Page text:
“Alsace Pinot Gris is very earthy,” says Céline Meyer, CEO of Domaine Josmeyer in Wintzenheim, where she represents the fifth generation of her family to run the estate. She too points to the crucial decision of when to harvest to balance the grape’s inherent roundness and ability to make powerful wines.
“Preserving its freshness, keeping its energy, is very important,” she says.
Meyer notes that this creates great pairing versatility for dry Pinot Gris. Kientzler keeps it general with a suggestion of white meats or grilled fish. Tottoli, however, is very specific. He suggests bouchées à la reine, little puff-pastry shells filled with a meat ragout (often chicken, veal and ham), mushrooms and sweetbreads in a creamy sauce.
Trimbach 2016 Réserve Pinot Gris (Alsace); $20, 93 points. A touch of ripe Mirabelle plum joins the pear fruit on the nose. The resolutely dry palate holds them tight on a very concentrated, fresh but also earthy body. This is taut and clean, and needs a little more time in bottle. The finish is whistle-clean. Drink through 2035. Esprit du Vin.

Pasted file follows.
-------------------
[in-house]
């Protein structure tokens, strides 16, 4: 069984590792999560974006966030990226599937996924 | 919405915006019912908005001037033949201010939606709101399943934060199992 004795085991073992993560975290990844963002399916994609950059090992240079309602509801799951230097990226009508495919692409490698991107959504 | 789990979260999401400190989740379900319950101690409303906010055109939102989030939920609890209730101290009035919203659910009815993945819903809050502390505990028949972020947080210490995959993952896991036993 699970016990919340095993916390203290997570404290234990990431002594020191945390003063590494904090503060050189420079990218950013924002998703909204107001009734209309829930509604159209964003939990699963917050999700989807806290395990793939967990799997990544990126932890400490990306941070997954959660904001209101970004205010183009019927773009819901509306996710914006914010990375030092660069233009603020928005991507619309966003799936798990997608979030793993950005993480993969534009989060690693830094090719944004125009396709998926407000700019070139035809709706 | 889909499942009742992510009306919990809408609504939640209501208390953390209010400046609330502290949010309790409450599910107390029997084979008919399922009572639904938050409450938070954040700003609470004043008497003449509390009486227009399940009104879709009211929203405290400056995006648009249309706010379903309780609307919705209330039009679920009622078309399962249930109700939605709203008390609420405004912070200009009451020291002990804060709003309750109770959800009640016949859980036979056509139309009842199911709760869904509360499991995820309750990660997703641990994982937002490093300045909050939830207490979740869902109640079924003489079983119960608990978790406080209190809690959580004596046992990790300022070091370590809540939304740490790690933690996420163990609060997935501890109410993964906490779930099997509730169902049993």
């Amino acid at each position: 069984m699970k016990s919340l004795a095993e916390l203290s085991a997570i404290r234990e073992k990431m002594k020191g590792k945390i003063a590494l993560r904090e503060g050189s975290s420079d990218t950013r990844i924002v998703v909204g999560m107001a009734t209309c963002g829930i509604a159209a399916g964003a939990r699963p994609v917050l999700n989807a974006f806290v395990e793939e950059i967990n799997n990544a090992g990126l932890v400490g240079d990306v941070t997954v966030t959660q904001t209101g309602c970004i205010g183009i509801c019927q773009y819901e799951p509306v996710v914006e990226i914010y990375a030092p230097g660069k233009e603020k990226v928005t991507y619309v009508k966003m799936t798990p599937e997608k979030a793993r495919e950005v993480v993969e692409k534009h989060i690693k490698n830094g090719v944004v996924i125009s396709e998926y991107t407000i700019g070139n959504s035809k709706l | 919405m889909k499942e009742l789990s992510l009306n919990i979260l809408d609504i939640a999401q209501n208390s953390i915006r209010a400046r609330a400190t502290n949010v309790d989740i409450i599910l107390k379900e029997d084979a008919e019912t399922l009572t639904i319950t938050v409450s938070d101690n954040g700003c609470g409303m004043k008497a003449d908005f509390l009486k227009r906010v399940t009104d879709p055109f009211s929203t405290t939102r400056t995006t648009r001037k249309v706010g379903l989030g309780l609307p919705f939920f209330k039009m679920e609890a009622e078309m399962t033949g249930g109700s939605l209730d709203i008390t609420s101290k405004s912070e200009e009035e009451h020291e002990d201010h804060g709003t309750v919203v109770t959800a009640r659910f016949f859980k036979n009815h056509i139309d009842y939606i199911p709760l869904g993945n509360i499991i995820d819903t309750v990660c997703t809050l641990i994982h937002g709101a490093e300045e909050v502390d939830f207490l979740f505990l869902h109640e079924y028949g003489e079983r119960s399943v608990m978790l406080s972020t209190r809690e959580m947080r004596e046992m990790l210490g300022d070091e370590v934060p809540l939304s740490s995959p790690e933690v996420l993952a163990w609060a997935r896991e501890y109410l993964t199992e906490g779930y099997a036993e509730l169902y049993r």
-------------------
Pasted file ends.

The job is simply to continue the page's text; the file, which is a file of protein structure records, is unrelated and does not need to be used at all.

Emile Beyer 2016 Tradition Pinot Gris (Alsace); $22, 92 points. A touch of reduction still plays on the nose but the palate shows ample, ripe pear notes on a dry but concentrated body. The bold fruit holds its own against lemon brightness. This rich but taut wine strikes a lovely balance and has both drive and impact. The finish is long and dry. Michael Corso Selections.